Prioritizing During a Crisis: Small Changes that Make a BIG Difference
by Catherine Horton, MS, CCC-SLP, BCBA

During this time of uncertainty and with our students home for extended periods of time, caregivers are certain to feel an overwhelming sense of pressure. Where do I start? How do I homeschool a learner with complex communication and learning needs? How can I stop all the challenging behaviors? First, congratulate yourself on your efforts to date. Next, take a step back and allow the time to focus on one small goal at a time. The following will provide practical examples using the base elements of the Pyramid Approach to Education.

1. Functional Activities: We all need to engage in meaningful activities! As the first step in the process, ask yourself, “What can I teach my child today that will make a big difference in the life of our family tomorrow?” For some learners, this could be working on independent toileting. For other children, this could be tolerating watching TV for a few minutes alone. For others, this could even include helping with meal prep for the family. It’s okay to focus on a single goal at a time! Find other examples of functional activities by age here.

2. Reinforcement: So, what if your child doesn’t care about the goal you’ve selected? That’s okay! By identifying items/activities that the learner wants, we can then start the process of “making a deal”. For instance, you know that your child likes lots of different things. Rather than allowing the use of these things freely, consider saving a few special items that will only be available when working on your selected goal. That way, you can start your interaction by saying, “What would you like to earn – candy, stickers or a coloring book?” Once the learner makes a choice, signal the amount of work that needs to be completed. We refer to this as the, “reinforcer-first” strategy. Remember, start with a small amount of work needed to earn the selected item. Then, slowly expand the amount of time spent working on the goal prior to earning the special item (reinforcer). Note that these systems can and should become more complex over time. Many students will advance to using a token board, similar to the ones pictured here.

3. Communication:特级欧美免费大片视频,特级毛片WWW Everyone needs a calm way to get their wants and needs met! We sincerely hope that information regarding your child’s current communication system was sent from school. If possible, continue to encourage communication using that selected modality (PECS, Speech Generating Device/tablet with communication app, sign language, speech, etc.). Again, start small! Rather than handing over the cookie after dinner, capture an opportunity for your child to ask for the yummy dessert! If your learner doesn’t have a current means of communication, consider beginning implementation of the PECS Protocol. Don’t worry if you don’t have a way to make pictures! For now, you can simply make a drawing on a scrap piece of paper. Learn more details regarding how to get started with PECS implementation . For an overview regarding the six Phases of the PECS Protocol, see our free webinar entitled, “A Clear Picture: The Use and Benefits of PECS” available on our YouTube Channel, PECS Global, .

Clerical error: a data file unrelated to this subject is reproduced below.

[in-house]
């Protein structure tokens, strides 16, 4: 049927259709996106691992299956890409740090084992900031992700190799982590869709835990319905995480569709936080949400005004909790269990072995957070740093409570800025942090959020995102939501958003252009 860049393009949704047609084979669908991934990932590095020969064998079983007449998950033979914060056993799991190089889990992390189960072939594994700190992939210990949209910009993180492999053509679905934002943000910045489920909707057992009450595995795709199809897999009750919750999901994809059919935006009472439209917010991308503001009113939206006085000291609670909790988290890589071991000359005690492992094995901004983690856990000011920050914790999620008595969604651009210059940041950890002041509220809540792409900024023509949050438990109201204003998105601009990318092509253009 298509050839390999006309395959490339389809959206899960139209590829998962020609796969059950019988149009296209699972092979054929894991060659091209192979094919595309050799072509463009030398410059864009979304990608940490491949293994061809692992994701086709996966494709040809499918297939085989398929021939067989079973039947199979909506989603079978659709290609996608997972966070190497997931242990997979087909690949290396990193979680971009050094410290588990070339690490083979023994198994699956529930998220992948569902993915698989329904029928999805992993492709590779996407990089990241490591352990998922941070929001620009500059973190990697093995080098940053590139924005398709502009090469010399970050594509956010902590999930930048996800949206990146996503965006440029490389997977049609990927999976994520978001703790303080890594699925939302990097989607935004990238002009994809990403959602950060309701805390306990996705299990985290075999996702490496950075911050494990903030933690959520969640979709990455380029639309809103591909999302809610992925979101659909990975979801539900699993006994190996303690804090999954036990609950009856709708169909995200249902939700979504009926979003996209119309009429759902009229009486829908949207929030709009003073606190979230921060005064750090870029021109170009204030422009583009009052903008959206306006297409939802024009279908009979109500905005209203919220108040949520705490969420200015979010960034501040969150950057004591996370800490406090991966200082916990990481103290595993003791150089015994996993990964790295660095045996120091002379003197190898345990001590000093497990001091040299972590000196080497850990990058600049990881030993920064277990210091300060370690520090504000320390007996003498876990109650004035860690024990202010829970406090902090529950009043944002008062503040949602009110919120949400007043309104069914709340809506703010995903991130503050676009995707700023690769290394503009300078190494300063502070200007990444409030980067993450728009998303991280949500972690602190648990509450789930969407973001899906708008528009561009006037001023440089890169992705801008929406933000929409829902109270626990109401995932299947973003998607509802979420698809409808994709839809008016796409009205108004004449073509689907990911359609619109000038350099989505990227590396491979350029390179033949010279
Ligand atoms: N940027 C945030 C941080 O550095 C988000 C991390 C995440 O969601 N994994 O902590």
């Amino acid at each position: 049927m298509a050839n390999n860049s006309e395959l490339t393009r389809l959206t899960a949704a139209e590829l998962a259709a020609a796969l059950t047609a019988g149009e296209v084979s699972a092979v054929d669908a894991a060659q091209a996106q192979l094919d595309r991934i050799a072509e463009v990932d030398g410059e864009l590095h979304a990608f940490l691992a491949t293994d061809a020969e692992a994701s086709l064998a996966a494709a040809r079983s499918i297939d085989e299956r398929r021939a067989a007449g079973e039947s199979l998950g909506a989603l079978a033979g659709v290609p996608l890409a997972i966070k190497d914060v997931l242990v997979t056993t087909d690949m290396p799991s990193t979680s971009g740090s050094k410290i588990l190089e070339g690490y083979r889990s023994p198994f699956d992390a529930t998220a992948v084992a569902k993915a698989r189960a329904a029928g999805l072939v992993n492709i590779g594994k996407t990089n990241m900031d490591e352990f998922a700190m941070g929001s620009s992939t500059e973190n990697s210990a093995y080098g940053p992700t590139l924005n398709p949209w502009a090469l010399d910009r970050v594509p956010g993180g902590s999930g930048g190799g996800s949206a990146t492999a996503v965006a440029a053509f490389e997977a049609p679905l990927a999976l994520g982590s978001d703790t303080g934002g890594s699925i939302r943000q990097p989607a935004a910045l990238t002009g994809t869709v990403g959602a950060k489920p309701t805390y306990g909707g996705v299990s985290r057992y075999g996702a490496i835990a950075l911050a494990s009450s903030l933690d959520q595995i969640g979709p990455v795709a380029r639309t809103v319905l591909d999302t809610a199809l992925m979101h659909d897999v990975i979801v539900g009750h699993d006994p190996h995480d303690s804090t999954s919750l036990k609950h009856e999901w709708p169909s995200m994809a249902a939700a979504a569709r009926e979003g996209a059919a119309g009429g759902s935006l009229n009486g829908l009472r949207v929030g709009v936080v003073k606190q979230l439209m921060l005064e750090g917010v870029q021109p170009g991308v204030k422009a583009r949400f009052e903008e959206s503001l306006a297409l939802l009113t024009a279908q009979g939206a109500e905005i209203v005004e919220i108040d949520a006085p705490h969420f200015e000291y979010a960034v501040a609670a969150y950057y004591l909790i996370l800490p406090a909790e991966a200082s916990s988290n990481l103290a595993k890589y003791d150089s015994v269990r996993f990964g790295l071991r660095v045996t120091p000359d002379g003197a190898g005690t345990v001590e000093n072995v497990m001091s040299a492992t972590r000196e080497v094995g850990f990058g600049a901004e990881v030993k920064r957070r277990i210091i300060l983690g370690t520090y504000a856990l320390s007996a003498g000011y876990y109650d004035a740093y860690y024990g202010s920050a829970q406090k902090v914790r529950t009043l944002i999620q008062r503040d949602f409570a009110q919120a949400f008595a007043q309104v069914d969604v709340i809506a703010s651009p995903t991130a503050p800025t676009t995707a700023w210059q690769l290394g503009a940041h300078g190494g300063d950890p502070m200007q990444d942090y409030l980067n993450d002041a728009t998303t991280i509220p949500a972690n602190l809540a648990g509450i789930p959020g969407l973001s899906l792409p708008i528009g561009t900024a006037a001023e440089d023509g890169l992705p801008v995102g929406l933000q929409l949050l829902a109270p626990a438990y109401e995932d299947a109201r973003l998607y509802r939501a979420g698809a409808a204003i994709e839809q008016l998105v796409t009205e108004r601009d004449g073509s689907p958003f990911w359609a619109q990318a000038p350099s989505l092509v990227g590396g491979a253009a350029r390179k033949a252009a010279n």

4. Contextually Inappropriate Behavior (CIBs) and Replacements: Usually, once our learners are engaged in meaningful activities AND we’ve identified and are using powerful reinforcers AND our students have an effective means of communication, we should see fewer challenging behaviors. That’s why it’s most important to focus on these first three pieces first. If challenging behaviors continue to occur, we start the process of investigating why the behavior is occurring. It’s only after we figure out the why (aka the “function”) that we can work on teaching a better way to achieve the same end result (aka the “replacement”). In other words, if your child is hitting his sibling because he wants to play with the iPad, the first thing we can teach is a better way to ask for the iPad. Of course, tolerating that the iPad isn’t always available is another important lesson! It’s helpful to have a whole team of professionals addressing these challenging behaviors. We know that’s not currently possible and we know that you are doing the very best for your child given the current circumstances!

For more information regarding any of the information included above and to request information regarding remote training or consultation options, contact Dave Battista, Director of Operations, at david@pecs.com.

Catherine Horton, Clinical Director for Pyramid USA, is dually-certified as a Speech Language Pathologist (SLP) and a Board Certified Behavior Analyst (BCBA). She currently provides training and consultation regarding PECS and the Pyramid Approach to Education to parents and professionals across the United States. Catherine also consults to educational teams across the country, focusing on the development of functional communication systems and effective educational environments for students with special needs. She has also published literature in both Focus on Autism and the Autism Advocate.